The Maharajah of Patiala was rumoured to be a connoisseur of underwear.
That potentate of potentates was assumed to have taken a “whole floor” at the Savoy Hotel and assumed to be out shopping for “his sartorial foible, British underpants of a particular weave costing £200 per pair,” assumed to have “brought from India his special curry cook who takes twelve hours to prepare that dish,” assumed to spend “three and a half hours every morning curling his sardonic beard and adjusting his jewel-studded turban.”
To an English friend who strolled in when he was pulling on his quite modest underpants, His Highness said, “I noticed yesterday that it took exactly two and a half minutes to comb my beard and put on my turban. I have not brought from India regalia worth eight million pounds Sterling. I left my curry cook in Paris to supervise the diet of the Maharanee who is ill. I don’t insist that every article of leather be removed from any room I occupy. Most of my entourage are staying in Paris. I am here at the Savoy in two small suites—and having a jolly good time.”
In a small suite at Dorchester House the Gaekwar of Baroda briefly camped last week with his wife, a secretary and a few servants. Their Highnesses will slip over to Paris for the Gala Season and last week they left behind them in France their sleek motor car with solid gold fittings. As a self-made potentate would—the Gaekwar was a cowherder until adopted by the widowed Maharanee of Baroda as heir—His Highness did bring from India to the Jubilee gems such as Patiala was assumed to have brought.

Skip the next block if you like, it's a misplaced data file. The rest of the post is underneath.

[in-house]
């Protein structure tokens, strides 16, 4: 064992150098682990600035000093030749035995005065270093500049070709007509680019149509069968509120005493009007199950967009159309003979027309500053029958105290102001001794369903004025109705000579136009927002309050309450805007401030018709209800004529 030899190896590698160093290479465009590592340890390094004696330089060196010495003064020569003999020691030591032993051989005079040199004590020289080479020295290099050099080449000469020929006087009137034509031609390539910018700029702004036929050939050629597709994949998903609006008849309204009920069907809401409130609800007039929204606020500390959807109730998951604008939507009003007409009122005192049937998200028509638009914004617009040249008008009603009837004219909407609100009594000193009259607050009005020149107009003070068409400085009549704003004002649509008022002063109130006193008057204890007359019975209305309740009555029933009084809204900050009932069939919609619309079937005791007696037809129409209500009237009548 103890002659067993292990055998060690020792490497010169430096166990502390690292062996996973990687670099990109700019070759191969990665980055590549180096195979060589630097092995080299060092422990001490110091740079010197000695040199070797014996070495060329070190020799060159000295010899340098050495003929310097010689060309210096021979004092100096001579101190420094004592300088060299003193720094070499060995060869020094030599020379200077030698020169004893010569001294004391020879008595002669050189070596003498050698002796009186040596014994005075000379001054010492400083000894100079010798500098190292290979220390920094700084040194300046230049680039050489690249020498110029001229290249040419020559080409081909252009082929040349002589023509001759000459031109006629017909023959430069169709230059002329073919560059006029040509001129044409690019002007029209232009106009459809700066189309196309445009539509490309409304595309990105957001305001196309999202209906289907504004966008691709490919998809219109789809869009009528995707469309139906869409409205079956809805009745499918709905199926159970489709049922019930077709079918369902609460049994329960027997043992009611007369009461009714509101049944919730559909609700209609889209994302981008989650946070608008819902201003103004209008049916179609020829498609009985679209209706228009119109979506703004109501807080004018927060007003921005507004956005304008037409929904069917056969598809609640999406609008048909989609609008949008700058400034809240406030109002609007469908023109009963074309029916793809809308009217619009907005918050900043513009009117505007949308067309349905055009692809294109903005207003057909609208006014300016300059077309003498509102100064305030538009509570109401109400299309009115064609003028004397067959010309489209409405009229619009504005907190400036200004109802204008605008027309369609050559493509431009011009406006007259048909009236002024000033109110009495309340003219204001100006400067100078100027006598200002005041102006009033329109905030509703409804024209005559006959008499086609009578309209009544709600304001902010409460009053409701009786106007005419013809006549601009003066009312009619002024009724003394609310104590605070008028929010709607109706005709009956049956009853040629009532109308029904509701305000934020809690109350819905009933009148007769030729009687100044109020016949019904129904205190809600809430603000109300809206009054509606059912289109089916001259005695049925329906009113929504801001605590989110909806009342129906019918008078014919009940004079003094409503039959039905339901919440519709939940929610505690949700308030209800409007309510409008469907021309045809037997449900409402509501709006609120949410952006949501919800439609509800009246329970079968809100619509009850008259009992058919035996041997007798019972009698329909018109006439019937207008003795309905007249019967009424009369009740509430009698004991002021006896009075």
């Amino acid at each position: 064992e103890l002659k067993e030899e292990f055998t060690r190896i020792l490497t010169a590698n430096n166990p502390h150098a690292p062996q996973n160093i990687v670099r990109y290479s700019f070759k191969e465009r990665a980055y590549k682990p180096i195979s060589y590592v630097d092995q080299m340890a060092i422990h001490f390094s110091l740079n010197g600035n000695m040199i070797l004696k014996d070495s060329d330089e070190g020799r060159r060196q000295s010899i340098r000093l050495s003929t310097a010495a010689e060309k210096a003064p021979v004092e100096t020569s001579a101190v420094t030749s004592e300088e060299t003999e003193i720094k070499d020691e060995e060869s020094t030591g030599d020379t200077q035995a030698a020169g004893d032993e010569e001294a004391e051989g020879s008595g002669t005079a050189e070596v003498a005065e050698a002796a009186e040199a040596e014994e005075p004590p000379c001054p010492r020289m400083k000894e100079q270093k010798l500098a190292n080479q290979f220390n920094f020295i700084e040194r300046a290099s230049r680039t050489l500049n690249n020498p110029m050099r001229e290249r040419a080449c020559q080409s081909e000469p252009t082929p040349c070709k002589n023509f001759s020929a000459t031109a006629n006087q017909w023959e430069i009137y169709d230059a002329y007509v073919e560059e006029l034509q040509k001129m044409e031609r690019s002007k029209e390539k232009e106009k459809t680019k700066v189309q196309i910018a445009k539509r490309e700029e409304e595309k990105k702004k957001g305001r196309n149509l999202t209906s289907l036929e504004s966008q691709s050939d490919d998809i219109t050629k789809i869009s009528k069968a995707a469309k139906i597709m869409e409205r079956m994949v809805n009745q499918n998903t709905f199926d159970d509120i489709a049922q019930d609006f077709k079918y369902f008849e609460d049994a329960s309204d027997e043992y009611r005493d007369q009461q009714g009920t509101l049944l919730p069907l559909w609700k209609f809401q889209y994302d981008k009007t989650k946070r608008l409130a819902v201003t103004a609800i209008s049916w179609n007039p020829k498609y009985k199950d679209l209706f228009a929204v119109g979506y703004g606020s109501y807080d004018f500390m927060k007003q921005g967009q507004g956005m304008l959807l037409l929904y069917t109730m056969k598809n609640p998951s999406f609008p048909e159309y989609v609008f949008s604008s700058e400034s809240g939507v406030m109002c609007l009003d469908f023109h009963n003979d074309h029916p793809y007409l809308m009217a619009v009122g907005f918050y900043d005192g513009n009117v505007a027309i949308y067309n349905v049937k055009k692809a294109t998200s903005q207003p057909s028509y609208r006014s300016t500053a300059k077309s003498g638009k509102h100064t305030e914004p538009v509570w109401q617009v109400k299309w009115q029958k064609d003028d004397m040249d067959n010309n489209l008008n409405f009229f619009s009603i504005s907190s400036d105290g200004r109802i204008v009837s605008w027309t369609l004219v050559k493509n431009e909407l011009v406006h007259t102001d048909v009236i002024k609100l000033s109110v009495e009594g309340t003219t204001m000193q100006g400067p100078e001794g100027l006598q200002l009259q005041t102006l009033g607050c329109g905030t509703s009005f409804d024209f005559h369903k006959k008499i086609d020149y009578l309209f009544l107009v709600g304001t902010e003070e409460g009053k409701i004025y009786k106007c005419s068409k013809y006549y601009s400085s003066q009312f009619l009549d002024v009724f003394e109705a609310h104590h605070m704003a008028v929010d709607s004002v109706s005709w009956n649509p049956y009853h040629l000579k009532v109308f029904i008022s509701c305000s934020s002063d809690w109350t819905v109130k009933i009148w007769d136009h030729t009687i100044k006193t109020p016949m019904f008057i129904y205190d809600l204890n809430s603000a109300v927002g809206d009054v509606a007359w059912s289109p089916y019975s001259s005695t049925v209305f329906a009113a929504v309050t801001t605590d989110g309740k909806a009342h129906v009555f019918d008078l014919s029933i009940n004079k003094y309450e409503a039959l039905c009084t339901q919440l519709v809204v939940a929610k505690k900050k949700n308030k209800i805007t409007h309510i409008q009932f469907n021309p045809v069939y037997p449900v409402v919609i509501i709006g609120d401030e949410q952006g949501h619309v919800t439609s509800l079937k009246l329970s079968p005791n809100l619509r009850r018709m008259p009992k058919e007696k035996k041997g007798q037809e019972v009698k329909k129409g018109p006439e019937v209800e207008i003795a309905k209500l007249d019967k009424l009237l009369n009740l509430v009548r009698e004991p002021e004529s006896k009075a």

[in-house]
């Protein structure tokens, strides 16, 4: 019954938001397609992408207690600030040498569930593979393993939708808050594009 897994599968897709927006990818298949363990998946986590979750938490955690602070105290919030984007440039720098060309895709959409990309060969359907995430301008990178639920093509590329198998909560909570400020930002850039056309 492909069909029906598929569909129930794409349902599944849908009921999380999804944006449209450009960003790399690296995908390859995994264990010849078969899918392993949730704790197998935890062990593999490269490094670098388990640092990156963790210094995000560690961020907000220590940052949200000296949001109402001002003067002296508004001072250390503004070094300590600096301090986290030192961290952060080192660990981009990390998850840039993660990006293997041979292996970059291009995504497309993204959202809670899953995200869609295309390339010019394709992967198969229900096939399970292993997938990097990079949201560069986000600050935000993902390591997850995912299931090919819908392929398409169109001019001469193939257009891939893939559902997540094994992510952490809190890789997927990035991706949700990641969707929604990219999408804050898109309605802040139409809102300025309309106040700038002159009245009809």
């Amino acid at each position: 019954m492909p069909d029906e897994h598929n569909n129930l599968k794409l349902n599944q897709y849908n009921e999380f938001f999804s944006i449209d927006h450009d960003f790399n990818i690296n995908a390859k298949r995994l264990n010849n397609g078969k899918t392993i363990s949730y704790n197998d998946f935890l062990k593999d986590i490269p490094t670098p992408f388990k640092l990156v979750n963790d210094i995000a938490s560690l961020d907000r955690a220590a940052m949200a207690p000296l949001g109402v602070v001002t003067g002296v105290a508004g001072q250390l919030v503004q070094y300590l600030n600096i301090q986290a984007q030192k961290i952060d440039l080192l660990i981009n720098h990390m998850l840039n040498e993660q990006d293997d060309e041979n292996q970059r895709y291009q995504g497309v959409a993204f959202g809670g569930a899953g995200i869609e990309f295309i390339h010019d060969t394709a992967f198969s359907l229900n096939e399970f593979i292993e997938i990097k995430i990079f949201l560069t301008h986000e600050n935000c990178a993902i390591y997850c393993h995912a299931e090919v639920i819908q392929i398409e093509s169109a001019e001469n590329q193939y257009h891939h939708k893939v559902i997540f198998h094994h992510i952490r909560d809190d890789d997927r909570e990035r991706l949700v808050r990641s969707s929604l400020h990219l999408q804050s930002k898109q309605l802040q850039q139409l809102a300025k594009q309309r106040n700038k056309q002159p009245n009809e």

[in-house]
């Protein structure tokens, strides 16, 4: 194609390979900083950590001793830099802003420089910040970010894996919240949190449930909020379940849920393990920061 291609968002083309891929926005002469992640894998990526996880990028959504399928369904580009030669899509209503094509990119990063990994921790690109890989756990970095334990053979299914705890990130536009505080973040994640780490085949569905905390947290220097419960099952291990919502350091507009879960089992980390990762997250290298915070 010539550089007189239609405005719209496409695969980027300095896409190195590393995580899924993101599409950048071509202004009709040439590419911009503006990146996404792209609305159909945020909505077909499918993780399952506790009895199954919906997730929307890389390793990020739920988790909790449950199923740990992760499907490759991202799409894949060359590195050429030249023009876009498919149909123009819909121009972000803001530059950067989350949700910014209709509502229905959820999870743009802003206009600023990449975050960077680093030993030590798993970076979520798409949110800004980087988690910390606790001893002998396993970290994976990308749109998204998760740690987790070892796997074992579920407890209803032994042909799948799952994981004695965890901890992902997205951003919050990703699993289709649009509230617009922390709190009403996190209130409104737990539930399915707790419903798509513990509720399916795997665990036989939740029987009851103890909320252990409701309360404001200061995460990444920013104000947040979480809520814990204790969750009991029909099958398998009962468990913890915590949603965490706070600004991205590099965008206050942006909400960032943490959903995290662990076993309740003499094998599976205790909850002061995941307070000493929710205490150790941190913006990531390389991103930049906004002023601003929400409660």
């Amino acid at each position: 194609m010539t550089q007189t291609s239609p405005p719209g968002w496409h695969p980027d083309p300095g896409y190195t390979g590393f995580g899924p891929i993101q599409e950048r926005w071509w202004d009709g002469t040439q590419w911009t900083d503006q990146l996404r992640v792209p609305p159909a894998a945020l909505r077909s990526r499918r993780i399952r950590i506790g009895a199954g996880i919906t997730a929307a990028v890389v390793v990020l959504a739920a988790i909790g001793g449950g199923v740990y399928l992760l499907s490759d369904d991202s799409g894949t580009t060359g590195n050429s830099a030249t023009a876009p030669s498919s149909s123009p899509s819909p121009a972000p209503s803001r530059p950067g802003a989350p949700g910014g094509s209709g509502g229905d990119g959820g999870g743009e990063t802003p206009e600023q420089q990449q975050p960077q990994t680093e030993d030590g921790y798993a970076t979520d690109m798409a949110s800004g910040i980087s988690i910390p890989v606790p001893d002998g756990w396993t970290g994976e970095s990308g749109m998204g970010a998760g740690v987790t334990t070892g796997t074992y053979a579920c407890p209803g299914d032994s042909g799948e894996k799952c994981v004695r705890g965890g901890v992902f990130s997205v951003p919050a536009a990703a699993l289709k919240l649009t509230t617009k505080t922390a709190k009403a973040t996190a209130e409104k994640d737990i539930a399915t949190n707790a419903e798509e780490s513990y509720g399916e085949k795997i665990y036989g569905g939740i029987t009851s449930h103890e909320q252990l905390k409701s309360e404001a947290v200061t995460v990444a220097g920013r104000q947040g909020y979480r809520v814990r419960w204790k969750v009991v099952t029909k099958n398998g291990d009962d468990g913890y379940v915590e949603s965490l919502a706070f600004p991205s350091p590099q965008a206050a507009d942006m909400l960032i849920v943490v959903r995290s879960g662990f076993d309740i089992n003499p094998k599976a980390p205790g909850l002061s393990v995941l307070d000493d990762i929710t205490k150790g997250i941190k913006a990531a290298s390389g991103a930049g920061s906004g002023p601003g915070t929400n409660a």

42 carat gold bike found here
When correspondents addressed him respectfully as the Gaekwar of Baroda, his expression showed that something was amiss though his brief replies were the pink of Indian courtesy. “You see, gentlemen,” said the Gaekwar of Baroda’s secretary afterward, “His Highness the Maharaja should no more be called ‘The Gaekwar’ than a man who is Mr. Smith should be called ‘The Smith.’
There breathes no Englishman who does not know that Ranjitsinhji, the late sovereign of Nawangar, was the greatest Indian cricketer of all time and indeed one of the world’s greatest. In London honeymooning last week was Ranji’s nephew, His Highness the Maharaja Jam Saheb of Nawangar. For a wedding present he received a racehorse from the Aga Khan and five elephants from his father-in-law, the Marahao of Sirohi.